Birth is only allowed for a limited number of people. Many are aborted or killed shortly after childbirth. Even if they were born, the children are in the camp, so they cannot even hope for the happiness of others.
Mihi and Ins think about the happiness of the born child and decide to escape from North Korea. “I want to be free,” they come up with the idea of hiding under a minecart in a coal mine. Johann, Mihi, and Ins. The three were always friends, but only two can be in the minecart. Johan wishes the young couple happiness and gives the ticket to Mihi and Ins.
They were at a rally of self-criticism with a military general who received many medals. Johan raises his hand and expresses his gratitude to Mihi. Seeing Johan saying, “I knew the importance of loving my brother in this camp,” Mihi said that Johan was thinking, “Depart with Mihi and Ins alone.” Notice. Meanwhile, Mihi and Ins escape from the rally and begin their path to North Korean defectors, or freedom.
It’s Ins, not Johann, who’s talking on TED. Ins and Mihi have successfully defected and live in Vancouver, Canada. Mihi listening to Ins is holding a child. They don’t know where Johan is or whether he is alive in the first place. This is where the story ends.
Why did Johan’s father, Yong Sung, live in Japan?
From around 1950 to 1984, Koreans in Japan and their spouses returned from Japan to North Korea on a return ship. They said, “North Korea is a paradise on earth, and even if you get sick, you can get medical care for free.” “Japanese people can return to their homeland after three years.” “A good life is guaranteed.” I decided to return to Japan. In fact, the discrimination they received from the Japanese was worse than we could have imagined. At that time, more than one-seventh of Koreans living in Japan received welfare (RdC). From the perspective of the Japanese government, their return to North Korea means that they can reduce their livelihood protection costs. Therefore, more than 90,000 of the approximately 500,000 people who were in Japan at that time returned to North Korea. However, as you all know, North Korea is one of the poorest countries in the world, and they are forced to live in poverty. Moreover, there is almost no freedom for citizens. And they went with a one-way ticket: only a few people escaped from North Korea and returned to countries such as Japan.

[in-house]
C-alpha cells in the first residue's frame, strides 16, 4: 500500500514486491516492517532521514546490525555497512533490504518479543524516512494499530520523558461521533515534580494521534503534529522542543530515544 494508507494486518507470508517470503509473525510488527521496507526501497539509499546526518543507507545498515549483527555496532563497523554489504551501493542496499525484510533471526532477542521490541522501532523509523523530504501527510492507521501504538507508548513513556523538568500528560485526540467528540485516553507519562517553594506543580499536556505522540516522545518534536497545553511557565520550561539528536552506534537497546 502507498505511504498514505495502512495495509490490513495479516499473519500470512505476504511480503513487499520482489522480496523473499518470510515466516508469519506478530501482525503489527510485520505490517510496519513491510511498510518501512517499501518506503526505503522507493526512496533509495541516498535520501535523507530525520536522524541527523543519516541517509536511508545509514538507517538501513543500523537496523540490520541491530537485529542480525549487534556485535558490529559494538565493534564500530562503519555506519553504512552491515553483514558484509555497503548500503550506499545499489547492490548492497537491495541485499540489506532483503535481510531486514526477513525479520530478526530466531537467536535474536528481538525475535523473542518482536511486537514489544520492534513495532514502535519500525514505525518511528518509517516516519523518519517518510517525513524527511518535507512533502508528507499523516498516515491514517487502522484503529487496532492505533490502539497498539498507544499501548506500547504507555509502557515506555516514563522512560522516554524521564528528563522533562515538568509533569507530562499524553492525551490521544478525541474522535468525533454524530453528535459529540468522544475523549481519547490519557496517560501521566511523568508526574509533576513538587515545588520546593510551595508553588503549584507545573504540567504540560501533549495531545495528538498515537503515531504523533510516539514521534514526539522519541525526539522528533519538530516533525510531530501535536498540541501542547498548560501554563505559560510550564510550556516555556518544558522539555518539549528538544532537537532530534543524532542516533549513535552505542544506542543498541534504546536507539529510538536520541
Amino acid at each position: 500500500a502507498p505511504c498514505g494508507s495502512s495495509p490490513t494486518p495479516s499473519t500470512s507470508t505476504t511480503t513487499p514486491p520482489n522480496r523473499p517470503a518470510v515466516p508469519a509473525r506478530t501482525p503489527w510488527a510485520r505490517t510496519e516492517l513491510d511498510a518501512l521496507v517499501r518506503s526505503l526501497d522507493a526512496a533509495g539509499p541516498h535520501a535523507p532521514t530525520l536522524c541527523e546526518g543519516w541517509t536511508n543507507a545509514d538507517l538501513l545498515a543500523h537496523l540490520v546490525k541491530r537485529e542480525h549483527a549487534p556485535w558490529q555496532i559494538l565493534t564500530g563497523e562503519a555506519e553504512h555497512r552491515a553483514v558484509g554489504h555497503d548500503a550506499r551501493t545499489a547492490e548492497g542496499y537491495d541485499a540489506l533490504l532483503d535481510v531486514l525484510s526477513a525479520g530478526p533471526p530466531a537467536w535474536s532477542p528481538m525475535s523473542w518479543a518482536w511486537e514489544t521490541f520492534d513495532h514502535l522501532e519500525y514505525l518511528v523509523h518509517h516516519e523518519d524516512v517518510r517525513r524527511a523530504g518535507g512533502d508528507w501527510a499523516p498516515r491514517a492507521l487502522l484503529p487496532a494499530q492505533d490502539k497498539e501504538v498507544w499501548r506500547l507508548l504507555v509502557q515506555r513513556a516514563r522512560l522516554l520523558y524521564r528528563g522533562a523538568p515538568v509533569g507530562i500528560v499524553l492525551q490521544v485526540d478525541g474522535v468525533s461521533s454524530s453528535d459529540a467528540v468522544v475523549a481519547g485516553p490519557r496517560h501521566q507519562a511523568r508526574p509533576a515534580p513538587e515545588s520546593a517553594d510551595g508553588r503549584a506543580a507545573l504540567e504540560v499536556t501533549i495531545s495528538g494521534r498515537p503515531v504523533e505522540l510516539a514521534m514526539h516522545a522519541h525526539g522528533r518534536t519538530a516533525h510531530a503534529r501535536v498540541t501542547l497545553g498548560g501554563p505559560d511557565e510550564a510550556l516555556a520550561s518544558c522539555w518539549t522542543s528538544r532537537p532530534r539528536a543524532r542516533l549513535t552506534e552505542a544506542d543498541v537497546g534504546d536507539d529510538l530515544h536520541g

The fact that Johan’s mother is named Yuri suggests the possibility that she is Japanese or a second-generation resident of Japan. The name lily is common in Japan. In fact, those who went to North Korea for their return business (also called the North Korean business in South Korea) went to North Korea with their Japanese spouse. Many of my spouses were women. In the return project, about 10,000 Japanese returned to North Korea.
North Korean caste system: Songbun
Songbun is an identification system in North Korea. This status system, which is said to be the strictest in the world, ranks the people in detail. At the top are Kim Il Sung, Kim Jong Il, and Kim Jong Un. The Workers’ Party of Korea supports it. At the bottom are the bereaved families of those who committed suicide and those from Japan. Japan was the perpetrator of the war and treated the people on the Korean Peninsula severely. Therefore, the Japanese are placed at the bottom of the social division system in North Korea. Authorities understand that a low songbun means that you are more likely to be a rebel. As a result, Yonson and his family are constantly under close scrutiny by the authorities and even the slightest suspicion.
Suicide with North Korea
Suicide in North Korea means rebellion against the nation. As a result, families who commit suicide can be sent to camps or their origins can be downgraded. Therefore, even in movies, there are scenes where people who say “I want to commit suicide” are preached “Don’t commit suicide.” This is a forbidden phrase that should not be said to people with mental illness in the TOP3, but there is such a background in North Korea.